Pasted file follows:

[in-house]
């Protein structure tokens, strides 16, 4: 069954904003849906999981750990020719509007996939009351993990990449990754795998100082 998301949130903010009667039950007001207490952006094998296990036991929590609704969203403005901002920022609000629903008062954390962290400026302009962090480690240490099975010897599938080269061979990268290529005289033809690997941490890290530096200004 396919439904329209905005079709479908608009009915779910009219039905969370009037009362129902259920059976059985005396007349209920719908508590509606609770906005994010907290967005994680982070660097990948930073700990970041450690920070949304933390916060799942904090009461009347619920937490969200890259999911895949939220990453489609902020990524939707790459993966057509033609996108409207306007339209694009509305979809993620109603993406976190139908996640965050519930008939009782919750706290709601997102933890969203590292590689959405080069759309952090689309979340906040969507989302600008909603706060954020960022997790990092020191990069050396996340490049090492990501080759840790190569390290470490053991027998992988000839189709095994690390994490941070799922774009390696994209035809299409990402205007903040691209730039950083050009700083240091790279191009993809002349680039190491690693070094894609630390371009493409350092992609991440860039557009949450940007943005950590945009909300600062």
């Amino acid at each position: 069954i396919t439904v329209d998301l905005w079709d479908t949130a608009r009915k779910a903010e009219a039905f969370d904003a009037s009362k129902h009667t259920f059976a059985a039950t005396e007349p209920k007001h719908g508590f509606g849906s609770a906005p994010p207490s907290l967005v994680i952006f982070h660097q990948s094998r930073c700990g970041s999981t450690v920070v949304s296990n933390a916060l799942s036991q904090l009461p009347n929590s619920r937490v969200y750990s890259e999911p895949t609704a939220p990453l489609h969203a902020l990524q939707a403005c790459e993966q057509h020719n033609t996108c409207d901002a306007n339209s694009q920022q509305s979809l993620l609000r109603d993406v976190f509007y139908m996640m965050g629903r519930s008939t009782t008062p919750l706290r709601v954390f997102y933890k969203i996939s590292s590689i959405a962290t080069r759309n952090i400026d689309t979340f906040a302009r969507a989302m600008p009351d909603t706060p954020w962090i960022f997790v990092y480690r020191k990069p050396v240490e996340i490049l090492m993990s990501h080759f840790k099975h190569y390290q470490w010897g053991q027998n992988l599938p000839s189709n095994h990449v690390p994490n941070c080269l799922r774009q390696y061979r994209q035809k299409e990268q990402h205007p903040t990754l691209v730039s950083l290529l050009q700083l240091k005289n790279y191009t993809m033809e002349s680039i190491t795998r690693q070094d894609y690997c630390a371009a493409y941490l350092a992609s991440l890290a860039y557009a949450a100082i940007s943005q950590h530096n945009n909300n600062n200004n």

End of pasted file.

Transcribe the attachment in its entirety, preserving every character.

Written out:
[in-house]
């Protein structure tokens, strides 16, 4: 069954904003849906999981750990020719509007996939009351993990990449990754795998100082 998301949130903010009667039950007001207490952006094998296990036991929590609704969203403005901002920022609000629903008062954390962290400026302009962090480690240490099975010897599938080269061979990268290529005289033809690997941490890290530096200004 396919439904329209905005079709479908608009009915779910009219039905969370009037009362129902259920059976059985005396007349209920719908508590509606609770906005994010907290967005994680982070660097990948930073700990970041450690920070949304933390916060799942904090009461009347619920937490969200890259999911895949939220990453489609902020990524939707790459993966057509033609996108409207306007339209694009509305979809993620109603993406976190139908996640965050519930008939009782919750706290709601997102933890969203590292590689959405080069759309952090689309979340906040969507989302600008909603706060954020960022997790990092020191990069050396996340490049090492990501080759840790190569390290470490053991027998992988000839189709095994690390994490941070799922774009390696994209035809299409990402205007903040691209730039950083050009700083240091790279191009993809002349680039190491690693070094894609630390371009493409350092992609991440860039557009949450940007943005950590945009909300600062």
């Amino acid at each position: 069954i396919t439904v329209d998301l905005w079709d479908t949130a608009r009915k779910a903010e009219a039905f969370d904003a009037s009362k129902h009667t259920f059976a059985a039950t005396e007349p209920k007001h719908g508590f509606g849906s609770a906005p994010p207490s907290l967005v994680i952006f982070h660097q990948s094998r930073c700990g970041s999981t450690v920070v949304s296990n933390a916060l799942s036991q904090l009461p009347n929590s619920r937490v969200y750990s890259e999911p895949t609704a939220p990453l489609h969203a902020l990524q939707a403005c790459e993966q057509h020719n033609t996108c409207d901002a306007n339209s694009q920022q509305s979809l993620l609000r109603d993406v976190f509007y139908m996640m965050g629903r519930s008939t009782t008062p919750l706290r709601v954390f997102y933890k969203i996939s590292s590689i959405a962290t080069r759309n952090i400026d689309t979340f906040a302009r969507a989302m600008p009351d909603t706060p954020w962090i960022f997790v990092y480690r020191k990069p050396v240490e996340i490049l090492m993990s990501h080759f840790k099975h190569y390290q470490w010897g053991q027998n992988l599938p000839s189709n095994h990449v690390p994490n941070c080269l799922r774009q390696y061979r994209q035809k299409e990268q990402h205007p903040t990754l691209v730039s950083l290529l050009q700083l240091k005289n790279y191009t993809m033809e002349s680039i190491t795998r690693q070094d894609y690997c630390a371009a493409y941490l350092a992609s991440l890290a860039y557009a949450a100082i940007s943005q950590h530096n945009n909300n600062n200004n």